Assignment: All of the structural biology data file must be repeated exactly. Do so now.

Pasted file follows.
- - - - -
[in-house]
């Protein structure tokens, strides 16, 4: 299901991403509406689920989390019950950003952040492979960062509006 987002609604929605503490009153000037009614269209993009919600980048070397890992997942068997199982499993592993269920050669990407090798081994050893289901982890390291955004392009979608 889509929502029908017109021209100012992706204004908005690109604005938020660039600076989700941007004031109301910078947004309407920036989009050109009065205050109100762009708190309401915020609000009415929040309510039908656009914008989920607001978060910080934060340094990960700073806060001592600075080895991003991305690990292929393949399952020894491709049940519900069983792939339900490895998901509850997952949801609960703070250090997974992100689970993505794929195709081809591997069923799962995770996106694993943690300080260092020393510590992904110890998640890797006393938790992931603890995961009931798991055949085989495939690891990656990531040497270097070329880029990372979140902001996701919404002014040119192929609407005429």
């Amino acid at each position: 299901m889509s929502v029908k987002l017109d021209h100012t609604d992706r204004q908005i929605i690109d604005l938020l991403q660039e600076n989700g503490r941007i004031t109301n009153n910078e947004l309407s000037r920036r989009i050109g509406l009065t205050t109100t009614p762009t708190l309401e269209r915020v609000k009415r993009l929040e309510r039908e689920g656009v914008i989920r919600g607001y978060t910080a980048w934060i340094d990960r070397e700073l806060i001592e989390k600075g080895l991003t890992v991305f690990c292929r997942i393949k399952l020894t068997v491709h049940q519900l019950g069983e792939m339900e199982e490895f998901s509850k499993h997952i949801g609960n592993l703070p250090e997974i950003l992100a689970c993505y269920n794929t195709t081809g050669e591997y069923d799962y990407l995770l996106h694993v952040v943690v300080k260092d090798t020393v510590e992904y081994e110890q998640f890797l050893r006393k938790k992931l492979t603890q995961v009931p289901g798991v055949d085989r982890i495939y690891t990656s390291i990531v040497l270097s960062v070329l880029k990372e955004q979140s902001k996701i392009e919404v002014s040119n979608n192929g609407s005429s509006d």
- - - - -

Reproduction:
[in-house]
């Protein structure tokens, strides 16, 4: 299901991403509406689920989390019950950003952040492979960062509006 987002609604929605503490009153000037009614269209993009919600980048070397890992997942068997199982499993592993269920050669990407090798081994050893289901982890390291955004392009979608 889509929502029908017109021209100012992706204004908005690109604005938020660039600076989700941007004031109301910078947004309407920036989009050109009065205050109100762009708190309401915020609000009415929040309510039908656009914008989920607001978060910080934060340094990960700073806060001592600075080895991003991305690990292929393949399952020894491709049940519900069983792939339900490895998901509850997952949801609960703070250090997974992100689970993505794929195709081809591997069923799962995770996106694993943690300080260092020393510590992904110890998640890797006393938790992931603890995961009931798991055949085989495939690891990656990531040497270097070329880029990372979140902001996701919404002014040119192929609407005429």
């Amino acid at each position: 299901m889509s929502v029908k987002l017109d021209h100012t609604d992706r204004q908005i929605i690109d604005l938020l991403q660039e600076n989700g503490r941007i004031t109301n009153n910078e947004l309407s000037r920036r989009i050109g509406l009065t205050t109100t009614p762009t708190l309401e269209r915020v609000k009415r993009l929040e309510r039908e689920g656009v914008i989920r919600g607001y978060t910080a980048w934060i340094d990960r070397e700073l806060i001592e989390k600075g080895l991003t890992v991305f690990c292929r997942i393949k399952l020894t068997v491709h049940q519900l019950g069983e792939m339900e199982e490895f998901s509850k499993h997952i949801g609960n592993l703070p250090e997974i950003l992100a689970c993505y269920n794929t195709t081809g050669e591997y069923d799962y990407l995770l996106h694993v952040v943690v300080k260092d090798t020393v510590e992904y081994e110890q998640f890797l050893r006393k938790k992931l492979t603890q995961v009931p289901g798991v055949d085989r982890i495939y690891t990656s390291i990531v040497l270097s960062v070329l880029k990372e955004q979140s902001k996701i392009e919404v002014s040119n979608n192929g609407s005429s509006d």